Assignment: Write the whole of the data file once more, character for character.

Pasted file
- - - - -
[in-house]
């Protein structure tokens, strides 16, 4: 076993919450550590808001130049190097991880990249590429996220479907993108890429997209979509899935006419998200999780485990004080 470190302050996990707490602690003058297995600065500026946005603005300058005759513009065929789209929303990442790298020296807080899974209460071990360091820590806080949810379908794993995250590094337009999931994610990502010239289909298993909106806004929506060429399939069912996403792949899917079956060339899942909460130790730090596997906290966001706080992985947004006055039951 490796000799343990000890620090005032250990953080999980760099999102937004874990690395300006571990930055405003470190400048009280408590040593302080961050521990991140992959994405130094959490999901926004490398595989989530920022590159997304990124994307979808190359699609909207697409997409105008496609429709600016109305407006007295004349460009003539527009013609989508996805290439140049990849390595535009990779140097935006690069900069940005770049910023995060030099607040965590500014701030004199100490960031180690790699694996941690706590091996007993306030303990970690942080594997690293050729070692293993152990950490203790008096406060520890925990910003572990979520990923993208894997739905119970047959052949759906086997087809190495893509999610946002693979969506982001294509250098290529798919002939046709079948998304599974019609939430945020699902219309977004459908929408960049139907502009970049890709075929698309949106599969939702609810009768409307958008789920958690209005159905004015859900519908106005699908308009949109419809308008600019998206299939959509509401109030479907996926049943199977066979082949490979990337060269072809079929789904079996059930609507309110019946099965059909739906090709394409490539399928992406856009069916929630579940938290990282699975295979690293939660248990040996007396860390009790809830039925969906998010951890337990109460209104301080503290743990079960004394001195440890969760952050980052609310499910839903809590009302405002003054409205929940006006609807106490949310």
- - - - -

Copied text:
[in-house]
């Protein structure tokens, strides 16, 4: 076993919450550590808001130049190097991880990249590429996220479907993108890429997209979509899935006419998200999780485990004080 470190302050996990707490602690003058297995600065500026946005603005300058005759513009065929789209929303990442790298020296807080899974209460071990360091820590806080949810379908794993995250590094337009999931994610990502010239289909298993909106806004929506060429399939069912996403792949899917079956060339899942909460130790730090596997906290966001706080992985947004006055039951 490796000799343990000890620090005032250990953080999980760099999102937004874990690395300006571990930055405003470190400048009280408590040593302080961050521990991140992959994405130094959490999901926004490398595989989530920022590159997304990124994307979808190359699609909207697409997409105008496609429709600016109305407006007295004349460009003539527009013609989508996805290439140049990849390595535009990779140097935006690069900069940005770049910023995060030099607040965590500014701030004199100490960031180690790699694996941690706590091996007993306030303990970690942080594997690293050729070692293993152990950490203790008096406060520890925990910003572990979520990923993208894997739905119970047959052949759906086997087809190495893509999610946002693979969506982001294509250098290529798919002939046709079948998304599974019609939430945020699902219309977004459908929408960049139907502009970049890709075929698309949106599969939702609810009768409307958008789920958690209005159905004015859900519908106005699908308009949109419809308008600019998206299939959509509401109030479907996926049943199977066979082949490979990337060269072809079929789904079996059930609507309110019946099965059909739906090709394409490539399928992406856009069916929630579940938290990282699975295979690293939660248990040996007396860390009790809830039925969906998010951890337990109460209104301080503290743990079960004394001195440890969760952050980052609310499910839903809590009302405002003054409205929940006006609807106490949310």